Wait a second - a few posts above, you recommended E&E's for K's!  I'm confused.  Are you recommending Gilberts or E&E's for K's?

I bought both, and tried using both, but halfway through the semester figured out that using both supplements was a bit ambitious and was not the best use of my time.  Then I scrapped E & E and used Gilbert.

Basically, E&E is good for any class that is docrinally difficult.  Contracts (or Torts for that matter) isn't one of those classes.  You can get all you need to know right out of the Gilbert outline.

Current Law Students / Re: True Horror Story
« on: June 20, 2005, 09:04:49 PM »
not that bad! because in the law school i am attending we expect to be called at least once a week in every subject and 1/3 of our grade is from recitation. ;D

what is the name of this brutal hell?

E & E for Torts is awful!  Don't buy it. Gilbert should be sufficient for that.  If you must have some questions and answers, try your profs old exams or the CALI online lessons.

The Gilbert for K's is very good and includes everything you really need to know.  It's also quite thick.  Honestly, I doubt you will have time to use both that and E&E. 

Current Law Students / Re: copyright law as career choice
« on: June 13, 2005, 04:51:01 PM »
Thanks!  Sooo, if I wanted to do in house counsel at a publishing house, etc., would Tulane not be the best school to go to?? (I've been waitlisted at both Cardozo and Brooklyn Law and accepted at St. Johns and New York Law School - all in NYC where most publishing houses are).  Should I wait to go to one of these lower ranked schools?  I am pretty certain that I want to live and work in NYC.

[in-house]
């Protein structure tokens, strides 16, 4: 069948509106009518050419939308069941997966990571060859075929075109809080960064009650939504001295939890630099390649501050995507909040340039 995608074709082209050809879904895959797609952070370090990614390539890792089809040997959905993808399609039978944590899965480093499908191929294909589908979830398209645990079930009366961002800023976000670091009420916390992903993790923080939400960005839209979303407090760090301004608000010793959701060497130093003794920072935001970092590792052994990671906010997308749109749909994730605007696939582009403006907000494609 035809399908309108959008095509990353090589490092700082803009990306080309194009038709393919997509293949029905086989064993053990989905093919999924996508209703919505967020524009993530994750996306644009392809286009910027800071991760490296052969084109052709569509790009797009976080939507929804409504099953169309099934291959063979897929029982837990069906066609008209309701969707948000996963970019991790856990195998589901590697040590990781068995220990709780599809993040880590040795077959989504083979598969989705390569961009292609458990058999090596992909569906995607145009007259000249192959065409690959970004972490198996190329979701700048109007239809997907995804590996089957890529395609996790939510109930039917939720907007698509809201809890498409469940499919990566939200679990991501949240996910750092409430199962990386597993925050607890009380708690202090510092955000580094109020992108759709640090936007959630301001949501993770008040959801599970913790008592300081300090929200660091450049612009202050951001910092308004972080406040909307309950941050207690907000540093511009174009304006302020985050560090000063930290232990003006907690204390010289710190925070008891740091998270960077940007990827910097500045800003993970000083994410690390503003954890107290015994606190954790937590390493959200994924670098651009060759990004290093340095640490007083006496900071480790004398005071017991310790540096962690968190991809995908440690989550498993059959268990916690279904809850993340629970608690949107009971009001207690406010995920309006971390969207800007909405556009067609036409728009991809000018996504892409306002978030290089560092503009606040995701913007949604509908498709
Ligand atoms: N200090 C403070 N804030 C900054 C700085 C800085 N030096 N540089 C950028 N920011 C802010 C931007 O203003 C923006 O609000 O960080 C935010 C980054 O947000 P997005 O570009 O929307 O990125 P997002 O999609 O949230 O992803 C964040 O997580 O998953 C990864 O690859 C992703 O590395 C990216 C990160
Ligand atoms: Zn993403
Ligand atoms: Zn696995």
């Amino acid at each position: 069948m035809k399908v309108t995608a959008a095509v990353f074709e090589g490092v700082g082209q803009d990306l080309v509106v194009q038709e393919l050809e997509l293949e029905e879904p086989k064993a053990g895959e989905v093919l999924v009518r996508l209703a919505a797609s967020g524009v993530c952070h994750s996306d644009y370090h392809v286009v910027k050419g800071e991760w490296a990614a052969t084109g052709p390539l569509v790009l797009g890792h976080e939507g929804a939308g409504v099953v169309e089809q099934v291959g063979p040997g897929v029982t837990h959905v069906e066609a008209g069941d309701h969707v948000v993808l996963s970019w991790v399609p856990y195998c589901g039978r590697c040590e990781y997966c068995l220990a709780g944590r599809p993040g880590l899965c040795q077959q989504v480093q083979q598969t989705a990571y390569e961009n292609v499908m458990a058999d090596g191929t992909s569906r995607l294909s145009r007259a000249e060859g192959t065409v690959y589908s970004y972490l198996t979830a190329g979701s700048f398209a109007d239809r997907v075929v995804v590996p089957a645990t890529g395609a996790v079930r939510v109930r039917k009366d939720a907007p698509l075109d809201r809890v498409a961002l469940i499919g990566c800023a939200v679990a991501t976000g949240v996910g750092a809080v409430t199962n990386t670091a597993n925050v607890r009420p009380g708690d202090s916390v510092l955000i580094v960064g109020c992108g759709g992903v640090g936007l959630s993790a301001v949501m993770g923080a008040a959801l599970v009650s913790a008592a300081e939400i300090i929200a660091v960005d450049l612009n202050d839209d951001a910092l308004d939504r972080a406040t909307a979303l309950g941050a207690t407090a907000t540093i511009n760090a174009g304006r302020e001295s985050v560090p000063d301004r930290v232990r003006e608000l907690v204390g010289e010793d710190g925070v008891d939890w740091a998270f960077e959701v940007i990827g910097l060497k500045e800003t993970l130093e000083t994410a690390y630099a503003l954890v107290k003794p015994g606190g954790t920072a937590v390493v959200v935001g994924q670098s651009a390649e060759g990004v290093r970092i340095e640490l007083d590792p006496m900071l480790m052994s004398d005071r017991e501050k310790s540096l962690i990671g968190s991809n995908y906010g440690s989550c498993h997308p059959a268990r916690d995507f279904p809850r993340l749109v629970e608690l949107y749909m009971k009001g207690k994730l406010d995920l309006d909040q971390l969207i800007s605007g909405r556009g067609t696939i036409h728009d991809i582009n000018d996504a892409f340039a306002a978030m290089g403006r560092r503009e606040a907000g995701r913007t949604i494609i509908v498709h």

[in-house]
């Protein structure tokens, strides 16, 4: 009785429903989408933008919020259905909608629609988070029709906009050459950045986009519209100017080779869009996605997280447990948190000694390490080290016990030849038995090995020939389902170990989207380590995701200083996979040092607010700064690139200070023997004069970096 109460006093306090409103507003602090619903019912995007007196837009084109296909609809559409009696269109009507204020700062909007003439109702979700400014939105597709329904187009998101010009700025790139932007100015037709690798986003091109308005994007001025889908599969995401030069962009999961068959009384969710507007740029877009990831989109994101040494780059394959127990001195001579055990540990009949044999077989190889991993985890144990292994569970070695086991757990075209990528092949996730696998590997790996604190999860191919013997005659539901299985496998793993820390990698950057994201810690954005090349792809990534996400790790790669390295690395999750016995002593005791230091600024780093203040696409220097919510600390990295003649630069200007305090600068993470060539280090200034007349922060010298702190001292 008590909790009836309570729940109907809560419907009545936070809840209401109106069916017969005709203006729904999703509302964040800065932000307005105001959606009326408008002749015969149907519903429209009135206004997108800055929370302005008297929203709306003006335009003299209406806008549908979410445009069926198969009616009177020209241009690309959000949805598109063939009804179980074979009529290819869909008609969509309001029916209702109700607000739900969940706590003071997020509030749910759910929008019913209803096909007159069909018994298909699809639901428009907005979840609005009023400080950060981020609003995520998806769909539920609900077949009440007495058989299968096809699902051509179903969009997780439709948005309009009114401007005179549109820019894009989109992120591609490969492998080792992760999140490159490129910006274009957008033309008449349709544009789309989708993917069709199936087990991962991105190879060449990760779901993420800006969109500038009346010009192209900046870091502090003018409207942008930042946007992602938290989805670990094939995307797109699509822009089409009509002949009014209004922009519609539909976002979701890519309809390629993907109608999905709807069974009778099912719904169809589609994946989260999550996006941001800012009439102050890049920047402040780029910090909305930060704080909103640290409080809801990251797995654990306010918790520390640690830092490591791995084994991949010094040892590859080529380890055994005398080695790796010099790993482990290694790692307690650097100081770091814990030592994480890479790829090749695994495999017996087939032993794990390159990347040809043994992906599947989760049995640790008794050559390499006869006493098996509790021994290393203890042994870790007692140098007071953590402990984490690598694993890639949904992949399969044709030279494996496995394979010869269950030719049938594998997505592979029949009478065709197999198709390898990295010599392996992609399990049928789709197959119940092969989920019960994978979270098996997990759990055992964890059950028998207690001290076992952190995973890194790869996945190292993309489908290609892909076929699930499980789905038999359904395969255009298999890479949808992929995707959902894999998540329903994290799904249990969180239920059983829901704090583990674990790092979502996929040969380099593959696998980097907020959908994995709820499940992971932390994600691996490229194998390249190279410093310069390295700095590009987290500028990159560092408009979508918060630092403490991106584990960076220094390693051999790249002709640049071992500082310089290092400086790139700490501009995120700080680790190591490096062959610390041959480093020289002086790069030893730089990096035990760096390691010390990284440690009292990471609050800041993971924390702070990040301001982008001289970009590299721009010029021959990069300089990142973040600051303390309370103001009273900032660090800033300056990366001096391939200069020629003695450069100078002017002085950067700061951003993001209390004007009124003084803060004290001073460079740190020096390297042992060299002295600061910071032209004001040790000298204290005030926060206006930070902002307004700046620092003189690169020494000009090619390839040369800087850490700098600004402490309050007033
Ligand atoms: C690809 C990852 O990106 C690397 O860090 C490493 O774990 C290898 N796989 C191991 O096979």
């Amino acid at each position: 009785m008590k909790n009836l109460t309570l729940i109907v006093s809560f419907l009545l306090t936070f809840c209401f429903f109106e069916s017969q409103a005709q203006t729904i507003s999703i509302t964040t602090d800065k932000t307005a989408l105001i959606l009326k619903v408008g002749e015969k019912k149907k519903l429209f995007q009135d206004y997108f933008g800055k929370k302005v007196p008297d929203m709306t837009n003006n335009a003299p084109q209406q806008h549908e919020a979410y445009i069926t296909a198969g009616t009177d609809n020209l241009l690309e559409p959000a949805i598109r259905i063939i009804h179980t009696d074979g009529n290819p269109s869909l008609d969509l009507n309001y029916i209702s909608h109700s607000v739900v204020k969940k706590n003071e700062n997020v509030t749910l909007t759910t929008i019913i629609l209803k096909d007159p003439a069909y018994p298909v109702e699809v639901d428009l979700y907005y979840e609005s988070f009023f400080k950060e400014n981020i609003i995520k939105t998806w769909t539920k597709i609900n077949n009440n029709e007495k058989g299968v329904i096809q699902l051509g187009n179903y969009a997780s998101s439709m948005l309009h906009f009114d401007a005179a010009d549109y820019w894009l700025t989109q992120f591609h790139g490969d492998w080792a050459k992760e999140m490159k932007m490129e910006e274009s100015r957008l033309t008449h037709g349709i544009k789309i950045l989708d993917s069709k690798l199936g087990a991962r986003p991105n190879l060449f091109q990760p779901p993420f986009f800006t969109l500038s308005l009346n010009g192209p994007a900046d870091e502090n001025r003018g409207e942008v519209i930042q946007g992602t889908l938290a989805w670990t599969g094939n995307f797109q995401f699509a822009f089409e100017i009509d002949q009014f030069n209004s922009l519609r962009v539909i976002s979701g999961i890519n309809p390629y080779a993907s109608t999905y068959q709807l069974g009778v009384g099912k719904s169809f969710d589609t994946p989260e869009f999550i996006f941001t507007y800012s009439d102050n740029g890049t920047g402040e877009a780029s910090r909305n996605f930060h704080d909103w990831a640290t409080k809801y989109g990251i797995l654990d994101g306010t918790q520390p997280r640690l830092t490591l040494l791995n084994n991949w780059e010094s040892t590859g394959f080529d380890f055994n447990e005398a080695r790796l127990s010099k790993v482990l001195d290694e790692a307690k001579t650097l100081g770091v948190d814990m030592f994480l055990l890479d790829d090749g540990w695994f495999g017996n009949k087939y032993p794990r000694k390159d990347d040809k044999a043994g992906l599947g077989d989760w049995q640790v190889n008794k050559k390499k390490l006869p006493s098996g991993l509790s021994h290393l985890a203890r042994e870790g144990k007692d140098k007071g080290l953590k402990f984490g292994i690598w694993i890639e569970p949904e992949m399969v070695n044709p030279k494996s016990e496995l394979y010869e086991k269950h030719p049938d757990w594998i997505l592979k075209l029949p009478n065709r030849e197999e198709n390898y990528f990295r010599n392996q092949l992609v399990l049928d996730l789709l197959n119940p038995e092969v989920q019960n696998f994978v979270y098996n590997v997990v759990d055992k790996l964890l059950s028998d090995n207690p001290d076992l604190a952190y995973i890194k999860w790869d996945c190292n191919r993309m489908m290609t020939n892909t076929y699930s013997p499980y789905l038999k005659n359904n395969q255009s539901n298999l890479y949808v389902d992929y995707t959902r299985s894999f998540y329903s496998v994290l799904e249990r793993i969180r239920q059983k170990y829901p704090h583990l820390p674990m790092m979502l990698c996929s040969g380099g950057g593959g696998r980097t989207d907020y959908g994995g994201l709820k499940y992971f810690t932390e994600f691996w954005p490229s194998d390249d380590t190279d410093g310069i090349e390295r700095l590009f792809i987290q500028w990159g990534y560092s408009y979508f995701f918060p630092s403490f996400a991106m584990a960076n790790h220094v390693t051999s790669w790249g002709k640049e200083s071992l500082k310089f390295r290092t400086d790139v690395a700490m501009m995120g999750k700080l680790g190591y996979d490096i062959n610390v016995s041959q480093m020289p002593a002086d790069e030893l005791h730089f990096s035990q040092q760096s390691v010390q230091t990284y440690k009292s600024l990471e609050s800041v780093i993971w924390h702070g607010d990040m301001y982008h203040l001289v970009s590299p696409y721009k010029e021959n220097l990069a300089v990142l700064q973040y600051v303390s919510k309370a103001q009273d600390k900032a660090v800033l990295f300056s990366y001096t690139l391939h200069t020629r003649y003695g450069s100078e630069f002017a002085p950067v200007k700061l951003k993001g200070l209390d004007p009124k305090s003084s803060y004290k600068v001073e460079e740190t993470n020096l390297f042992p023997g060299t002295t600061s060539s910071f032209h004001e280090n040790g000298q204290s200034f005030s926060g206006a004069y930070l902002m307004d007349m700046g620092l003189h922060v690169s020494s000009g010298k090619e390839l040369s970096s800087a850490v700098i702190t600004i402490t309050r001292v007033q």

Also - is this whole copyright thing a risky bet?  Should I have a definite strong plan B?  As I've heard that copyright is a very competitive field...


Thanks again for any insight.  You guys rock!!

Going to school in California, preferably LA, would open a lot of doors for you right away, because you would be right in the midst of the industry.  However, if Tulane is the best school you got into, stick with it and be sure to focus on your grades.  Try to get a summer position in the industry - whether it be working for an in-house counsel somewhere or working for a transactional firm in LA.  Would you be better off if you went to USC? Probably.  Are you doomed to work at McD's for the rest of your life just because you have a Tulane degree?  Absolutely not!

i've heard some people use e-Legalines

Yes, some unfortunate souls do (Legalines are terrible for almost any subject!), but even they do not use them in lieu of the casebook.   Legalines and High Court Summaries (my personal favorite) are casebriefs, which means that they give quick case summaries of the most important cases.  You should not rely on these so much that you neglect to do your reading.  They are meant to be used as more of a supplement, to organize your thoughts before class.  Can you pass a class by using only casebriefs?  Sure, at some schools you can.  But I am almost willing to bet that very few people ace a class by reading case briefs alone.

Current Law Students / Re: copyright law as career choice
« on: June 10, 2005, 06:52:30 PM »
I disagree with some of the above posters.  You can get a job that would be mostly copyright oriented, especially if you became in-house counsel to a record label or publishing house.  Basically, you can avoid patents all together if you become a transactional attorney in the entertainment industry.